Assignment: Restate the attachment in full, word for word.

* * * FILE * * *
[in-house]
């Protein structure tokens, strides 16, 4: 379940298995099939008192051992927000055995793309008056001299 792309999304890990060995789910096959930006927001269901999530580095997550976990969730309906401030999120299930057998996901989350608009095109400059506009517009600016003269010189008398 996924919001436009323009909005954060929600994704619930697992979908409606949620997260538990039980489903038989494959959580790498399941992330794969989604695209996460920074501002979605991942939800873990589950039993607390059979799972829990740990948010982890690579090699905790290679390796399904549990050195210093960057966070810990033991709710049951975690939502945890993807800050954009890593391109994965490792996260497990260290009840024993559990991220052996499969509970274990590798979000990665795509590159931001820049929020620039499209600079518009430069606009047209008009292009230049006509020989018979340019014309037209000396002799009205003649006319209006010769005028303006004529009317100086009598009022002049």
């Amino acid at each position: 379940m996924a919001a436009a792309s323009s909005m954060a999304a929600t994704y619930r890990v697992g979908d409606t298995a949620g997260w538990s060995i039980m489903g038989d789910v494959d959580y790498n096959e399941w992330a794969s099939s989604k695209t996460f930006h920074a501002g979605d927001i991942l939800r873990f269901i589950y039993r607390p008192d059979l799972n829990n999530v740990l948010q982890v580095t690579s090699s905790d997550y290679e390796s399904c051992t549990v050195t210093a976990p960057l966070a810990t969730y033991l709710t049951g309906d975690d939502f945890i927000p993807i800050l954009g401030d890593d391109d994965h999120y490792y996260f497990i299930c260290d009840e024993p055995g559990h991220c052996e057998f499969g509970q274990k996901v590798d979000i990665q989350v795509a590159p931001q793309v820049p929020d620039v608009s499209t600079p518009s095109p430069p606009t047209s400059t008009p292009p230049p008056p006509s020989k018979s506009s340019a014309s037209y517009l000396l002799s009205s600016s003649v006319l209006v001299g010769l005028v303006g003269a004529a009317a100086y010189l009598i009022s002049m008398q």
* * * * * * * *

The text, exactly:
[in-house]
């Protein structure tokens, strides 16, 4: 379940298995099939008192051992927000055995793309008056001299 792309999304890990060995789910096959930006927001269901999530580095997550976990969730309906401030999120299930057998996901989350608009095109400059506009517009600016003269010189008398 996924919001436009323009909005954060929600994704619930697992979908409606949620997260538990039980489903038989494959959580790498399941992330794969989604695209996460920074501002979605991942939800873990589950039993607390059979799972829990740990948010982890690579090699905790290679390796399904549990050195210093960057966070810990033991709710049951975690939502945890993807800050954009890593391109994965490792996260497990260290009840024993559990991220052996499969509970274990590798979000990665795509590159931001820049929020620039499209600079518009430069606009047209008009292009230049006509020989018979340019014309037209000396002799009205003649006319209006010769005028303006004529009317100086009598009022002049």
């Amino acid at each position: 379940m996924a919001a436009a792309s323009s909005m954060a999304a929600t994704y619930r890990v697992g979908d409606t298995a949620g997260w538990s060995i039980m489903g038989d789910v494959d959580y790498n096959e399941w992330a794969s099939s989604k695209t996460f930006h920074a501002g979605d927001i991942l939800r873990f269901i589950y039993r607390p008192d059979l799972n829990n999530v740990l948010q982890v580095t690579s090699s905790d997550y290679e390796s399904c051992t549990v050195t210093a976990p960057l966070a810990t969730y033991l709710t049951g309906d975690d939502f945890i927000p993807i800050l954009g401030d890593d391109d994965h999120y490792y996260f497990i299930c260290d009840e024993p055995g559990h991220c052996e057998f499969g509970q274990k996901v590798d979000i990665q989350v795509a590159p931001q793309v820049p929020d620039v608009s499209t600079p518009s095109p430069p606009t047209s400059t008009p292009p230049p008056p006509s020989k018979s506009s340019a014309s037209y517009l000396l002799s009205s600016s003649v006319l209006v001299g010769l005028v303006g003269a004529a009317a100086y010189l009598i009022s002049m008398q």